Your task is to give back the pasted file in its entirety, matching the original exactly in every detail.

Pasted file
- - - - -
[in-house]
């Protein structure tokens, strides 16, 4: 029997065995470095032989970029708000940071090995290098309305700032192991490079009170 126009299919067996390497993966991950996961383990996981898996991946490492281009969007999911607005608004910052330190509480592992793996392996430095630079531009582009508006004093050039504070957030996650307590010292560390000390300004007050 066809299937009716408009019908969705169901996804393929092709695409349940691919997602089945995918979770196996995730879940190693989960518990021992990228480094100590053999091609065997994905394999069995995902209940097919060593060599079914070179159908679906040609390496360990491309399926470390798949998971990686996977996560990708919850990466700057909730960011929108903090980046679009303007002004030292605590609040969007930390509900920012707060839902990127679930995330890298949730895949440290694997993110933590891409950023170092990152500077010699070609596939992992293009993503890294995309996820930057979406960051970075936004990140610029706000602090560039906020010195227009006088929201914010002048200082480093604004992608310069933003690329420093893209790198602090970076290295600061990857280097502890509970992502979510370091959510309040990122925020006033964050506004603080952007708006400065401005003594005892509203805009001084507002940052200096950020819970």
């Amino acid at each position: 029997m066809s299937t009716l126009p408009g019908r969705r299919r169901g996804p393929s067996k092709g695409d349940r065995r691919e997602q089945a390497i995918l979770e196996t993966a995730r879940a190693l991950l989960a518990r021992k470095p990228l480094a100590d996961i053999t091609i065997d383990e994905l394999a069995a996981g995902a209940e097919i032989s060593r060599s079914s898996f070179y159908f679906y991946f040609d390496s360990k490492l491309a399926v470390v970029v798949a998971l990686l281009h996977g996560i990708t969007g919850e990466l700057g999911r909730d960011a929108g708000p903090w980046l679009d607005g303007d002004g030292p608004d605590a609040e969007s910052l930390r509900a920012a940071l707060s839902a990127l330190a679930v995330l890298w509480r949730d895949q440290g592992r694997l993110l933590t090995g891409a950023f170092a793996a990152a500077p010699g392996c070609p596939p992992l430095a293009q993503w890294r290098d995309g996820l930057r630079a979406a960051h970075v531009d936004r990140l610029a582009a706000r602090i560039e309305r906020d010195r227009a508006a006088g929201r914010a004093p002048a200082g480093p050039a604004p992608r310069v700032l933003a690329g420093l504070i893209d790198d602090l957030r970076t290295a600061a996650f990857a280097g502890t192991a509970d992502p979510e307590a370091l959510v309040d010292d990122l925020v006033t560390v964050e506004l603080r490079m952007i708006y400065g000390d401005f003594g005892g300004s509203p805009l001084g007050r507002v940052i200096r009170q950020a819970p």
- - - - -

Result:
[in-house]
């Protein structure tokens, strides 16, 4: 029997065995470095032989970029708000940071090995290098309305700032192991490079009170 126009299919067996390497993966991950996961383990996981898996991946490492281009969007999911607005608004910052330190509480592992793996392996430095630079531009582009508006004093050039504070957030996650307590010292560390000390300004007050 066809299937009716408009019908969705169901996804393929092709695409349940691919997602089945995918979770196996995730879940190693989960518990021992990228480094100590053999091609065997994905394999069995995902209940097919060593060599079914070179159908679906040609390496360990491309399926470390798949998971990686996977996560990708919850990466700057909730960011929108903090980046679009303007002004030292605590609040969007930390509900920012707060839902990127679930995330890298949730895949440290694997993110933590891409950023170092990152500077010699070609596939992992293009993503890294995309996820930057979406960051970075936004990140610029706000602090560039906020010195227009006088929201914010002048200082480093604004992608310069933003690329420093893209790198602090970076290295600061990857280097502890509970992502979510370091959510309040990122925020006033964050506004603080952007708006400065401005003594005892509203805009001084507002940052200096950020819970």
């Amino acid at each position: 029997m066809s299937t009716l126009p408009g019908r969705r299919r169901g996804p393929s067996k092709g695409d349940r065995r691919e997602q089945a390497i995918l979770e196996t993966a995730r879940a190693l991950l989960a518990r021992k470095p990228l480094a100590d996961i053999t091609i065997d383990e994905l394999a069995a996981g995902a209940e097919i032989s060593r060599s079914s898996f070179y159908f679906y991946f040609d390496s360990k490492l491309a399926v470390v970029v798949a998971l990686l281009h996977g996560i990708t969007g919850e990466l700057g999911r909730d960011a929108g708000p903090w980046l679009d607005g303007d002004g030292p608004d605590a609040e969007s910052l930390r509900a920012a940071l707060s839902a990127l330190a679930v995330l890298w509480r949730d895949q440290g592992r694997l993110l933590t090995g891409a950023f170092a793996a990152a500077p010699g392996c070609p596939p992992l430095a293009q993503w890294r290098d995309g996820l930057r630079a979406a960051h970075v531009d936004r990140l610029a582009a706000r602090i560039e309305r906020d010195r227009a508006a006088g929201r914010a004093p002048a200082g480093p050039a604004p992608r310069v700032l933003a690329g420093l504070i893209d790198d602090l957030r970076t290295a600061a996650f990857a280097g502890t192991a509970d992502p979510e307590a370091l959510v309040d010292d990122l925020v006033t560390v964050e506004l603080r490079m952007i708006y400065g000390d401005f003594g005892g300004s509203p805009l001084g007050r507002v940052i200096r009170q950020a819970p």